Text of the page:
Wing Chun trains you to have a stable base and to not fall down or be easily pushed over. But the higher levels of Wing Chun involve learning to take away those qualities. When you meet someone like Gary Lam who has the high level kung fu burned into his DNA, he easily takes away all of your stability, then he gives you a little push and you look like this:
Next thing you know you are “flying away” as Gary Lam calls it.
When Gary Lam trapped my hands and hit me, it seemed … inevitable.
The most striking (!) thing about his Wing Chun is how natural his movements are – more than forty years of training have made his technique part of his nervous system. As Bruce Lee would have said, it is the way that is no way. His kung fu is automatic, natural, and reflexive.
This was especially clear to me as he casually continued his lecture to the seminar attendants while trapping, hitting, and tripping me.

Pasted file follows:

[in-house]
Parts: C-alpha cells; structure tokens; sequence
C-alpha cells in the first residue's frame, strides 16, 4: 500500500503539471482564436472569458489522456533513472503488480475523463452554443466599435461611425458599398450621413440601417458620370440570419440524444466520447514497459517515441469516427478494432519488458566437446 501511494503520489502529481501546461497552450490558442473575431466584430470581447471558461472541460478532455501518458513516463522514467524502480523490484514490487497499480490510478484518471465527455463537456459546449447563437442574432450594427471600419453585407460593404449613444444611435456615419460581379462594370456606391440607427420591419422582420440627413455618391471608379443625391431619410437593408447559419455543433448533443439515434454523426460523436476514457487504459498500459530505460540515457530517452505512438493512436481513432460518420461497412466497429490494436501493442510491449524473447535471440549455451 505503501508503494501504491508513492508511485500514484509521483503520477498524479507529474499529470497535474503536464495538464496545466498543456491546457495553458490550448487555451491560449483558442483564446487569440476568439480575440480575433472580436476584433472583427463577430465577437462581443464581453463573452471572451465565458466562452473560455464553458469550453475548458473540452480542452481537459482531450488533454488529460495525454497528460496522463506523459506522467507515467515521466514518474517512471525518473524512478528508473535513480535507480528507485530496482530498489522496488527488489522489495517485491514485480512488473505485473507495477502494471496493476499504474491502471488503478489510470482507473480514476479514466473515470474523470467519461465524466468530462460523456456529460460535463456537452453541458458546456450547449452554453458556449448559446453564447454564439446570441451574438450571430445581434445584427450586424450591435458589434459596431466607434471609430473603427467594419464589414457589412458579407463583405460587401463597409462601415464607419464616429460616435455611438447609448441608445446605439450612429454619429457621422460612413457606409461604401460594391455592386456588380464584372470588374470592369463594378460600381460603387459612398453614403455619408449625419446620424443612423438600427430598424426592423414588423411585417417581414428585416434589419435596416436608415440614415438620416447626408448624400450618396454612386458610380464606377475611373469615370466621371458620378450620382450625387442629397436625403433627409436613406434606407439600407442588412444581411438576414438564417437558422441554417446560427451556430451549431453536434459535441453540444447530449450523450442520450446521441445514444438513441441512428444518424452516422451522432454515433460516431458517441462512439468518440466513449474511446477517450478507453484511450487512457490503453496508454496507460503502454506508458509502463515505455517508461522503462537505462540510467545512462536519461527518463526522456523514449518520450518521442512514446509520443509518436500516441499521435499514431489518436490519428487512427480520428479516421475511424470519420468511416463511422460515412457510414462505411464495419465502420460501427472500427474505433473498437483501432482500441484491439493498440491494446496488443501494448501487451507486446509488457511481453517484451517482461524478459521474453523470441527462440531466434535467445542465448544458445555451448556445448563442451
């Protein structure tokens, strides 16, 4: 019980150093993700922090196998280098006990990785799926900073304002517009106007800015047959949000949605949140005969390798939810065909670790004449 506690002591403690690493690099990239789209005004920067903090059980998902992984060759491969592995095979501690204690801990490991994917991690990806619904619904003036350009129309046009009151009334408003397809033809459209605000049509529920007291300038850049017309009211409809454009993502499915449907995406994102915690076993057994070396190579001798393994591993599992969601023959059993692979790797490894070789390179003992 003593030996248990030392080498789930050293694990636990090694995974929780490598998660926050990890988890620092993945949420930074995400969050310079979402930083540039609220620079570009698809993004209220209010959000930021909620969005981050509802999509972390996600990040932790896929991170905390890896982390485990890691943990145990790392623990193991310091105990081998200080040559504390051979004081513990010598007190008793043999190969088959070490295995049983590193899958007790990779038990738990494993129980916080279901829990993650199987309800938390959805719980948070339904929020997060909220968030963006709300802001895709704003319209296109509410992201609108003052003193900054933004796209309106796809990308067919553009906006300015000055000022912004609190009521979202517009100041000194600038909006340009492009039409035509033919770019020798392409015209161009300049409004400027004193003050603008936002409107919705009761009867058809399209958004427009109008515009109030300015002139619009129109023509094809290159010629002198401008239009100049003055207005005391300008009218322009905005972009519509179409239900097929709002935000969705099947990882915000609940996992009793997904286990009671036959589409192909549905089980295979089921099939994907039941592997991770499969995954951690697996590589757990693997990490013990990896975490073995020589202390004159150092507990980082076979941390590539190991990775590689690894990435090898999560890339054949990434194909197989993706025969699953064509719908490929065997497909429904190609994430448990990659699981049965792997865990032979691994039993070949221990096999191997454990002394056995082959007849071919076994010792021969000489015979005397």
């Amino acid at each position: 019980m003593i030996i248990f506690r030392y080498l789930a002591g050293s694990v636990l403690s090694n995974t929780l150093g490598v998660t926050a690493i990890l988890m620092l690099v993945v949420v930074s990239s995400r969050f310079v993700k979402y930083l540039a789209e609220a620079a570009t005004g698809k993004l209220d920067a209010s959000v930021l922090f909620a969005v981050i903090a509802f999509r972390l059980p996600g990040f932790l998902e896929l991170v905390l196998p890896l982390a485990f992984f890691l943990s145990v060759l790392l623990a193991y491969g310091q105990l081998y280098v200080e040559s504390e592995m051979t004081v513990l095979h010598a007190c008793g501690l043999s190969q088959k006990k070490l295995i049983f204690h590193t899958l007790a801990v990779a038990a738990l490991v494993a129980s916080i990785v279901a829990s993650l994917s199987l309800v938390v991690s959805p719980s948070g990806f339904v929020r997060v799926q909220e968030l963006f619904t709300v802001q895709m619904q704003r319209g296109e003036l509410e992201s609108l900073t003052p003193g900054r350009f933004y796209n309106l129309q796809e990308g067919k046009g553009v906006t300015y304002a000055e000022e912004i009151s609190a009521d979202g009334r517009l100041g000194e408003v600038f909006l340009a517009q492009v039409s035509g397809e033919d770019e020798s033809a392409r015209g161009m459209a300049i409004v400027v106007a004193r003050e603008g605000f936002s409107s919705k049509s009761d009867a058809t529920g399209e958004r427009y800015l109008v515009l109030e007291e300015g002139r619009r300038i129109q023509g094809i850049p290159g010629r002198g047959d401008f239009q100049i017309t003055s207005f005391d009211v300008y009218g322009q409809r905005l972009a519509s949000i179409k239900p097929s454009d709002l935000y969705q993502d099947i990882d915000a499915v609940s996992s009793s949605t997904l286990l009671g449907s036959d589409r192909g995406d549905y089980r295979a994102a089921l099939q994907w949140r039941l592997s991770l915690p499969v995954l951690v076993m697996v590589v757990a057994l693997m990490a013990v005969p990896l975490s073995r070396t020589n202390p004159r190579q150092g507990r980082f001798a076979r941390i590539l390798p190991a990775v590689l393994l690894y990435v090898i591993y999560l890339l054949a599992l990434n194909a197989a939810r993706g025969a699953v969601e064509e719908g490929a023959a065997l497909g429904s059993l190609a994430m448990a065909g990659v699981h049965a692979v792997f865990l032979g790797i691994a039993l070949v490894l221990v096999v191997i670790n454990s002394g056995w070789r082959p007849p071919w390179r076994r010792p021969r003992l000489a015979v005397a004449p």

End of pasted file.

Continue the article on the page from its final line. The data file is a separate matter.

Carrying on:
Gary Lam’s way of understanding and teaching the Wing Chun system has evolved from what he learned from Wong Shun Leung and Lok Yiu. He gained fighting experience and mixed in his other life experience and has produced something subtly different.
This difference is most apparent in his Five Elements method of organizing the system. He took his knowledge of Wu Xing, the Chinese philosophical system of Five Elements (wood, fire, earth, metal, water) and used this framework to organize and understand and inter-relate the Wing Chun system.
He broke Wing Chun up into five sections: crossing hands (changing), pushing (timing), pulling (surprise), closing (take position), and footwork (power points). I am only scraping the top of the iceberg here.
When I was still training in another lineage of Wing Chun, I saw the video on this system – this was my first exposure to Gary Lam. I didn’t understand it – it was over my head. But I saw how he moved so easily and how his opponents went down without much effort on his part.